In the book Elements of Statistical Learning in Chapter 7 (page 228), the training error is defined as: $$ \overline{err} = \frac{1}{N}\sum_{i=1}^{N}{L(y_i,\hat{f}(x_i))} $$

Whereas in-sample error is defined as $$ Err_{in} = \frac{1}{N}\sum_{i=1}^{N}{E_{Y^0}[L(Y_{i}^{0},\hat{f}(x_i))|\tau]} $$

The $Y^0$ notation indicates that we observe N new response values at each of the training points $x_i, i = 1, 2, . . . ,N$.

Which seems to be exactly the same as training error because training error is also calculated i.e by computing the response of the training set using the fitted estimate $\hat{f}(x)$. I have checked this and this explanation of this concept, but could not understand the difference between training error and in-sample error, and why optimism is not always 0: $$ op\equiv Err_{in}-\overline{err} $$

So how are the errors $Err_{in}$ and $\overline{err}$ different, and what is the intuitive understanding of optimism in this context?

Additionally, what does the author mean by "usually biased downward" in the statement:

This is typically positive since err is usually biased downward as an estimate of prediction error.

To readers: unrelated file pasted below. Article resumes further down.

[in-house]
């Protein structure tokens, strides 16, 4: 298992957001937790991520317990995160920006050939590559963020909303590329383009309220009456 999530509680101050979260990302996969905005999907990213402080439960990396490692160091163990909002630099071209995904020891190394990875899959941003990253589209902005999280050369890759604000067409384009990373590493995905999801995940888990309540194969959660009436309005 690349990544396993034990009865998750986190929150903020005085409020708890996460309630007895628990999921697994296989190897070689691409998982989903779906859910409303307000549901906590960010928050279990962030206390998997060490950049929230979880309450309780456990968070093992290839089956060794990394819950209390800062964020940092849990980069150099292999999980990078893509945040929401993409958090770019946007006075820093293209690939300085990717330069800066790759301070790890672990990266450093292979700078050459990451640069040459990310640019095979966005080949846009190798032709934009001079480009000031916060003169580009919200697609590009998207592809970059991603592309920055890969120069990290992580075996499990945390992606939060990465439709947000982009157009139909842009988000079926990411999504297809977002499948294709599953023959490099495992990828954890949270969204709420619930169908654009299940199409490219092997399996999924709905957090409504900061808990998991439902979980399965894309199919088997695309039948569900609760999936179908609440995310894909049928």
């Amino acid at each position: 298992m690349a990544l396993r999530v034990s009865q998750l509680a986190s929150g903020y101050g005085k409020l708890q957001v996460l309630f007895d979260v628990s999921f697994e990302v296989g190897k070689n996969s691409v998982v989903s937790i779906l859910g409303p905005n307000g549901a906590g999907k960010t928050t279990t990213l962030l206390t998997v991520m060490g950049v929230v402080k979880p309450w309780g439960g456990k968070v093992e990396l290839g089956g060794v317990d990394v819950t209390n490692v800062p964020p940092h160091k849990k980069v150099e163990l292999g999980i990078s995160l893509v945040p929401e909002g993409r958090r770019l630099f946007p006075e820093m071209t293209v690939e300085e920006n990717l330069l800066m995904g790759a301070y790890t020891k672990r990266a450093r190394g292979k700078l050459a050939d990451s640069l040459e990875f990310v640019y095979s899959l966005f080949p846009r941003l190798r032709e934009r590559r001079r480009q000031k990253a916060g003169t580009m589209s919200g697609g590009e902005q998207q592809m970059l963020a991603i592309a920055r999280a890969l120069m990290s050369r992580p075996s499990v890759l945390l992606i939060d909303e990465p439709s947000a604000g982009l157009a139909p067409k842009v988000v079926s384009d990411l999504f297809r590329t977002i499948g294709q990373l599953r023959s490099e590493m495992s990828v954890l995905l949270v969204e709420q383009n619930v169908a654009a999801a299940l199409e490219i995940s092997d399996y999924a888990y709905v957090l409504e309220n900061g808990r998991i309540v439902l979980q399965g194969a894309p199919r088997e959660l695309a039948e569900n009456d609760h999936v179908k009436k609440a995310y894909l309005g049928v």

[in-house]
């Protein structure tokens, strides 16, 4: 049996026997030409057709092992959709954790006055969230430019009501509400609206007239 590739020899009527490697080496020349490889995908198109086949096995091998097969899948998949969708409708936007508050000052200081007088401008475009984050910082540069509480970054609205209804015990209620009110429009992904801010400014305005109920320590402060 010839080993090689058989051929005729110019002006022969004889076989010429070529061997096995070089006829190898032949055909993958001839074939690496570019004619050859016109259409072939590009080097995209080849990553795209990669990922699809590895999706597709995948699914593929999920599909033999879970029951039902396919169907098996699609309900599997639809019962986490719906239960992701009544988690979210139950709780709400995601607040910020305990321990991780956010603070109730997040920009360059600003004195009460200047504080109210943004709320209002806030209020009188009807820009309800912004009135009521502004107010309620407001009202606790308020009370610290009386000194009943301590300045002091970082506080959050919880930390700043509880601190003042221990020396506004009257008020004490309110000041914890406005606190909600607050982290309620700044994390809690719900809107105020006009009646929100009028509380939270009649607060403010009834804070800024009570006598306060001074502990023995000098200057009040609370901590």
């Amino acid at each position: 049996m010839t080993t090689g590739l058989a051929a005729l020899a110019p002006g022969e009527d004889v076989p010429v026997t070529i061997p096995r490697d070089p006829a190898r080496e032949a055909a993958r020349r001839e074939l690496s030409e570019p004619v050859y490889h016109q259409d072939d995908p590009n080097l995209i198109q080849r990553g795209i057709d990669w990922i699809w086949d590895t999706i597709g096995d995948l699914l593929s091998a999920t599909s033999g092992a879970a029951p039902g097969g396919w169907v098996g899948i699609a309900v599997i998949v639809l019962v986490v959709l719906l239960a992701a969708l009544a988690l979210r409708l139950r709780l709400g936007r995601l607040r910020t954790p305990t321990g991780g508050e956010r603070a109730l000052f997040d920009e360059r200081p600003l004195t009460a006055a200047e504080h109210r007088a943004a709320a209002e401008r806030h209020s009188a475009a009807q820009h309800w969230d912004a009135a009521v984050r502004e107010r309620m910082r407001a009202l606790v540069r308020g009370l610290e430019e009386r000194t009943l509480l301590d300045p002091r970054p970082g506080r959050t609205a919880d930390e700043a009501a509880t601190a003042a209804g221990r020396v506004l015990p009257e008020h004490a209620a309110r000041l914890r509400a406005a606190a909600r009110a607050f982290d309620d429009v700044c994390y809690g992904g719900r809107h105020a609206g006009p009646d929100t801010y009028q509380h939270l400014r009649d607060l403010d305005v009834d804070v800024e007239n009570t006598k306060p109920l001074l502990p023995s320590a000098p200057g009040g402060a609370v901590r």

while describing Optimism (Elements of Statistical Learning, page 229)


1 Answer 1


$Y^0$ in this setup has random part, e.g. with additive error $\varepsilon\sim N(0,\sigma_\varepsilon^2)$. So for fixed $(x,y)\in\mathcal{T}$, new response $Y^0$ to the predictor $x$ needs not to be the same as the corresponding training response $y$, hence the expectation $\operatorname{E}_{Y^0}$. "Biased downward" just means that $\overline{\mathrm{err}}$ is on average less than the true prediction error.

  • $\begingroup$ Right, so is the random component the irreducible random error present in the data being modeled, and in $\topline{err}$ the $y_i$ is the mean of data points not including the random error $\epsilon$ $\endgroup$ Commented Aug 5, 2016 at 16:01
  • 1
    $\begingroup$ @SpeedBirdNine: $y_i$ belongs to a fixed sample $\mathcal{T}$ that has been observed, and $\overline{\mathrm{err}}$ is mean of the losses over $\mathcal{T}$ $\endgroup$
    – Francis
    Commented Aug 5, 2016 at 20:49
  • $\begingroup$ I think it should not be needs not to be the same but doesn't need to be the same... $\endgroup$ Commented Nov 6, 2019 at 14:44
  • $\begingroup$ @FrancescoBoi: I think these two phrases are semantically the same? That said, assuming continuous error, a more technically correct term to use is "almost surely not the same". $\endgroup$
    – Francis
    Commented Nov 6, 2019 at 15:11
  • $\begingroup$ When I first read it, I interpreted needs not to be as not being the negation of be, i.e. need to be different, not of need. Now I see what you mean, honestly I do not know but I understood what you meant now. $\endgroup$ Commented Nov 6, 2019 at 16:45

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